The legal firm said that, with so many unknowns on the technical side, any evaluation of the future contractual response was necessarily speculative. An unmanned shipping revolution might also form part of a more fundamental change in the shipping industry as part of the logistics supply chain. But, notwithstanding the uncertainty as to how these technological developments would play out in practice, Clyde felt that we were unlikely to see the complete eradication of the traditional owner/charterer/cargo owner relationship from all trades. The development of unmanned shipping trades was bound to impact on the contractual rights and obligations between these parties and thus the risk and insurance position. Whilst risk apportionment would require amendment as a result of the changes in the way ships operate, many of the changes would be “around the edges” and the fundamental scheme of operation of charterparties and bills of lading might look fairly similar to existing forms.
Clyde observed that it had been mooted that claims in respect of unmanned vessels were less likely to arise because of the removal of human error as a cause of incidents. This would be equally true for cargo and charterparty claims as for collisions. However, this would not necessarily mean that the number or value of overall claims would go down. It could simply mean a change in the nature of claims.
The legal firm said that what might emerge was a resolution of claims at an earlier stage because of the quality of evidence available. There would likely be a secure digital record of everything that happened onboard, meaning that, for any cargo claim, the logs for the relevant systems would be automatically generated, providing the parties with a complete answer to the cause of the loss or damage.
Clyde said that, if liability was easier to establish then this would cut down management time and legal costs in fighting claims.
Clyde said that the insurance response to unmanned vessels would largely be governed by how safe and secure they were when they came into service. To the extent that unmanned vessels achieve good penetration into the shipping market, because they transpire to be more efficient, greener and more cost effective, their owners would be certain to find insurers comfortable to insure their liabilities, as well as the ships themselves.
Some current risks would be reduced or removed by virtue of the lack of human involvement onboard the vessel. Other risks would increase, such as the amount of highly technical hardware onboard which could malfunction or be open to cyber attack.
The amount of data available from these ships was likely to improve transparency from an underwriting perspective. As with blackbox insurance currently available in the automotive sector, if a shipowner could provide data and metrics showing how safely the ship operated, this might be more compelling even than loss record in reducing premiums.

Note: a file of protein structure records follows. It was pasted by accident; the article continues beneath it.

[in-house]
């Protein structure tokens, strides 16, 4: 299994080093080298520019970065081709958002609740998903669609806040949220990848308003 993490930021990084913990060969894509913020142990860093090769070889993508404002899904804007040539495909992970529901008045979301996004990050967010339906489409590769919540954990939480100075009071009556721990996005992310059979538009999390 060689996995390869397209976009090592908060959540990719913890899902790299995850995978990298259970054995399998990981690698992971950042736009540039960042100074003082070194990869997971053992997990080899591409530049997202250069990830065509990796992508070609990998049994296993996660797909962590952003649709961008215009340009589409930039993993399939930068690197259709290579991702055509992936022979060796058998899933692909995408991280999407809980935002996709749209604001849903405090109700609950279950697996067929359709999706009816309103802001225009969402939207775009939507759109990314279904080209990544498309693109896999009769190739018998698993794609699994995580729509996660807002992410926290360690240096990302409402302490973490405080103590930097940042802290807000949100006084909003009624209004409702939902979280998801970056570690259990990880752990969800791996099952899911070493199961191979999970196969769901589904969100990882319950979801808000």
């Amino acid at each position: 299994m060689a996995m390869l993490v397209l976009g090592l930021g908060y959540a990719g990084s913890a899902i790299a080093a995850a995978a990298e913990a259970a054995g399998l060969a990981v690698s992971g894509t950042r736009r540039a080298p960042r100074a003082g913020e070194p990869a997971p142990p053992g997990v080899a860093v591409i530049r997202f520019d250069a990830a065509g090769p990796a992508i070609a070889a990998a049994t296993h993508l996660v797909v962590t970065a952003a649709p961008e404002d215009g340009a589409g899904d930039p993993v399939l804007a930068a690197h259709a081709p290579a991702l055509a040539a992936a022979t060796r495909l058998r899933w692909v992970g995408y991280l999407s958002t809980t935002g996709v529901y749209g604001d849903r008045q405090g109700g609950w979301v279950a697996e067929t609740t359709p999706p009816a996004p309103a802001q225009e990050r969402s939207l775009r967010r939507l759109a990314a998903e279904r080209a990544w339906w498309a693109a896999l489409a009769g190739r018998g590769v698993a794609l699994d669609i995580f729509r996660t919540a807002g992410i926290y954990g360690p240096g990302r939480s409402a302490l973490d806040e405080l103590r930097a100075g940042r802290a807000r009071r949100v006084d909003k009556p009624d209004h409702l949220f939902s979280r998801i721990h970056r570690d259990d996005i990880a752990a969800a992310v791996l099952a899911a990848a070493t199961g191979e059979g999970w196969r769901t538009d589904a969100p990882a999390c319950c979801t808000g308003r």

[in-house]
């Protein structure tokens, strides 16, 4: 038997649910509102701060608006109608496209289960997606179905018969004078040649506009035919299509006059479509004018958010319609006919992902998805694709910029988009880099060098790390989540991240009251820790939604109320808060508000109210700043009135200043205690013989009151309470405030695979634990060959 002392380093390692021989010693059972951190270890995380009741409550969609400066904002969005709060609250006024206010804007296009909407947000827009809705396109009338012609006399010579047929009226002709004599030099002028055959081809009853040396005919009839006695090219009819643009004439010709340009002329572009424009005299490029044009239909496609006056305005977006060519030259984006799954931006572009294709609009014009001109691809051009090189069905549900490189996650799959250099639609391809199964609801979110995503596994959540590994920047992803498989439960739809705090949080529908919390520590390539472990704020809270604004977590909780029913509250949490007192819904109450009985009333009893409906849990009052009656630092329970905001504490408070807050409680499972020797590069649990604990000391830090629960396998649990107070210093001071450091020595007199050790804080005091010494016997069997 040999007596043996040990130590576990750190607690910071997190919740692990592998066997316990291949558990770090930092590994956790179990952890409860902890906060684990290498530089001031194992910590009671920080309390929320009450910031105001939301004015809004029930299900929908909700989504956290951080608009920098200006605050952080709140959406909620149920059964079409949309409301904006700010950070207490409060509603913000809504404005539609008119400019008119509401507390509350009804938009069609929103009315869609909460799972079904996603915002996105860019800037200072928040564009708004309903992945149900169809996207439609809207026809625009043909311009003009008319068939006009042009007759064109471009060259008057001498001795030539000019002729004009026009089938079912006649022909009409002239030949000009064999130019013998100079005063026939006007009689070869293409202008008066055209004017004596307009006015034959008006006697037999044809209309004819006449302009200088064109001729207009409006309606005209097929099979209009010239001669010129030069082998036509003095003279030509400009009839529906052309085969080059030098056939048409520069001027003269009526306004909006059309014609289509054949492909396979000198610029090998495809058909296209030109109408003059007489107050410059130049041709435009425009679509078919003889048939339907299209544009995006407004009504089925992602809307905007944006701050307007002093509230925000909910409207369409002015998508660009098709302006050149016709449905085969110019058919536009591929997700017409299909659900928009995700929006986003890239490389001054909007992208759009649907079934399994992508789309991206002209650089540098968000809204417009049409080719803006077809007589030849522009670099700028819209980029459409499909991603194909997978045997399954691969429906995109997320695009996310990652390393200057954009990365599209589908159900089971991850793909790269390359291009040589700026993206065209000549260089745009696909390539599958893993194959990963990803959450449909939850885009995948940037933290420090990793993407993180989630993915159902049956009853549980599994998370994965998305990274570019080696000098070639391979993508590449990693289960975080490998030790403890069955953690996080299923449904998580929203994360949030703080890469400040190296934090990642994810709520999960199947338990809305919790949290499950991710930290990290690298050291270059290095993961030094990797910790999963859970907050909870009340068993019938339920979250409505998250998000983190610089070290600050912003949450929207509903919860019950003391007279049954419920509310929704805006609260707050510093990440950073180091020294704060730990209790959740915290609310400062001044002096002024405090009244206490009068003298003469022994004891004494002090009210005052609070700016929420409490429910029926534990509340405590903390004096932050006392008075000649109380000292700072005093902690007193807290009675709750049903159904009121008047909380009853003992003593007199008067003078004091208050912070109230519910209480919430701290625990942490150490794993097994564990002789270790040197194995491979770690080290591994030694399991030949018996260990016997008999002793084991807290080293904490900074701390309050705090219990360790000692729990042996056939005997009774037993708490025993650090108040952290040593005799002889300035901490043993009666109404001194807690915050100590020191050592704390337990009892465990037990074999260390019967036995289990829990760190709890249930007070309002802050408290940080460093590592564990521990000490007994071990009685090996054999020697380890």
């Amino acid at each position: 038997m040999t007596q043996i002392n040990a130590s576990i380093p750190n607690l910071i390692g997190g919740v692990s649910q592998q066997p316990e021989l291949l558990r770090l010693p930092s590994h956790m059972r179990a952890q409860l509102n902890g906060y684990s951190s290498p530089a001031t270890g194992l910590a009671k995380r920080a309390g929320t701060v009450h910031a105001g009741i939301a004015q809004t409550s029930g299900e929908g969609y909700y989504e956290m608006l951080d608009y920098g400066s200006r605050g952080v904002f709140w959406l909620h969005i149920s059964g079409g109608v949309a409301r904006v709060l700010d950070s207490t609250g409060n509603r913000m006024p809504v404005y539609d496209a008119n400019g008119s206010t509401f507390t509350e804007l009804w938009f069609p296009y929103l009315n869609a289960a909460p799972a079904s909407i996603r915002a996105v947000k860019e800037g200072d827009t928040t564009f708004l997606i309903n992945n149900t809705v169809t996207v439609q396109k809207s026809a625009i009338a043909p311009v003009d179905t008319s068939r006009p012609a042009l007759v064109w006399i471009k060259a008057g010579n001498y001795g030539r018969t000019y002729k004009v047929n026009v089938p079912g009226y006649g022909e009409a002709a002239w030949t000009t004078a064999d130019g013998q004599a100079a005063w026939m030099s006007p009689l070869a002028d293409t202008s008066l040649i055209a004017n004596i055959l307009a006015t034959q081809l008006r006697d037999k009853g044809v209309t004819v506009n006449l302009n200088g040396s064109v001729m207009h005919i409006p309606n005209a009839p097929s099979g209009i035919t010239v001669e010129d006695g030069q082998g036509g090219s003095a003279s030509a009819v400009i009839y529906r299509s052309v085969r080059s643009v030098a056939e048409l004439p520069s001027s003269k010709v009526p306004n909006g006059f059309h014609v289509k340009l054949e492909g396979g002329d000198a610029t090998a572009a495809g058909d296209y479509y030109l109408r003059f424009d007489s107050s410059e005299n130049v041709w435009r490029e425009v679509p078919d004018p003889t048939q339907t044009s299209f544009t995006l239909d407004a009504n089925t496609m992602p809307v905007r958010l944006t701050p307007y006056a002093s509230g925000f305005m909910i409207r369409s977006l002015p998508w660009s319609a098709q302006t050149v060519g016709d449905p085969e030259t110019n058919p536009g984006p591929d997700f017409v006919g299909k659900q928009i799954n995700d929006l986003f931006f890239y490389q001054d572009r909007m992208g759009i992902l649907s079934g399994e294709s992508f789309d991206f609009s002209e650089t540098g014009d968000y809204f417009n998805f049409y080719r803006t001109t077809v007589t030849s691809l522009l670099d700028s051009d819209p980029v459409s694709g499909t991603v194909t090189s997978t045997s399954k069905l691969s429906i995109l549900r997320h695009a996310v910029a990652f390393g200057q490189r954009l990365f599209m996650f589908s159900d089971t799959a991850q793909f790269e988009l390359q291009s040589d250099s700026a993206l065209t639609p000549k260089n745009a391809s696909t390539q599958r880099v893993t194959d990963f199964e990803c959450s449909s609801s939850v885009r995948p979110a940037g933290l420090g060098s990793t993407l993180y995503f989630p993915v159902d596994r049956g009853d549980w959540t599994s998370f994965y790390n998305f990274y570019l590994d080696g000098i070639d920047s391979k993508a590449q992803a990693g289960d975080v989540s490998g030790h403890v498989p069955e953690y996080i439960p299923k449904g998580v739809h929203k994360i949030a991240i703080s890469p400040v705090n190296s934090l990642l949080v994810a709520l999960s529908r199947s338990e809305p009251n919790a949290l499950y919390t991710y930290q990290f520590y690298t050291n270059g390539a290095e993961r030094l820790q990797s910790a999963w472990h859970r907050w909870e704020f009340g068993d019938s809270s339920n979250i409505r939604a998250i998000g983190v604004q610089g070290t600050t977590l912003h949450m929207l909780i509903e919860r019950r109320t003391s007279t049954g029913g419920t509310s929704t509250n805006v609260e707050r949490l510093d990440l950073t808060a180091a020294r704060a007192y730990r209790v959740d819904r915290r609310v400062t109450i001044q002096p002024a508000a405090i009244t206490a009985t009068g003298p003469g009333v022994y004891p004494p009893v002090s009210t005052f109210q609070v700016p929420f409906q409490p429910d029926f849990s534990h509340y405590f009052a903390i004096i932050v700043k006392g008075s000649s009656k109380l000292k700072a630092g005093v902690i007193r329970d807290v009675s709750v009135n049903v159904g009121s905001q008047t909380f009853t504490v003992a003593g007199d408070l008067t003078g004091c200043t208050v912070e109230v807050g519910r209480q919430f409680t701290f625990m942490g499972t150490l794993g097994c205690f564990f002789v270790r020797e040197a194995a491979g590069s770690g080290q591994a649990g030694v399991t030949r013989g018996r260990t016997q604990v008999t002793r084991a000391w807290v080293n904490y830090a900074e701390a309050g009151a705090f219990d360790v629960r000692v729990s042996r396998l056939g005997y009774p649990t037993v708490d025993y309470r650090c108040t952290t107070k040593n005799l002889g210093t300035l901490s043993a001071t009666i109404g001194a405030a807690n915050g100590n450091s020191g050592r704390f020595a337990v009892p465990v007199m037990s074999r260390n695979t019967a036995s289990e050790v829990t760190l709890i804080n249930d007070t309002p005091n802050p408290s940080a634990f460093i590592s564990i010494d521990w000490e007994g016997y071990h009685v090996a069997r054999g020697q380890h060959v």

Clyde said that the current position being adopted by international group P&I Clubs to cyber risks might be an early indicator of how the industry would approach unmanned ships. Cyber risks were defined as any risk of accidents, incidents, financial loss, business disruption or damage to the reputation of an organization through failure of its electronic systems or by the persons using those systems. IG poolable club cover did not exclude losses or liabilities arising as a result of cyber risks, so members benefited from the same level of P&I cover should a claim arise due to a cyber risk as they would from such a claim arising from a traditional risk. This is the case unless the cyber risk in question constitutes an excluded war risk, such as terrorism.
Third party liability caused by a failure of the navigation software onboard an unmanned ship would constitute a cyber risk and would not be excluded from IG P&I cover. Clyde said that it was also worth noting that separate cyber risks policies were available from commercial insurers covering data breaches and business interruption. Clyde said that top-up cyber cover was expected to become routine to respond to risks particular to increased reliance on technology.
Clyde said that the shipping industry was just beginning to explore the potential of unmanned vessels. If unmanned vessels were to be the future of shipping, the legal and insurance position would need to respond to the precise way in which the technology operated. In a carriage of goods context, the key contractual considerations were likely to remain broadly the same. Goods would still move from A to B onboard vessels. Parties would still own ships and buy, sell and finance cargoes onboard those ships. The operational and legal world of carriage of goods would continue to turn.
However, Clyde said that, in order for the industry to really capitalize on the opportunities that these developments might bring, the regulatory framework, contractual and insurance aspects of the vessels and their operations would have to keep pace with the rapidly developing technology.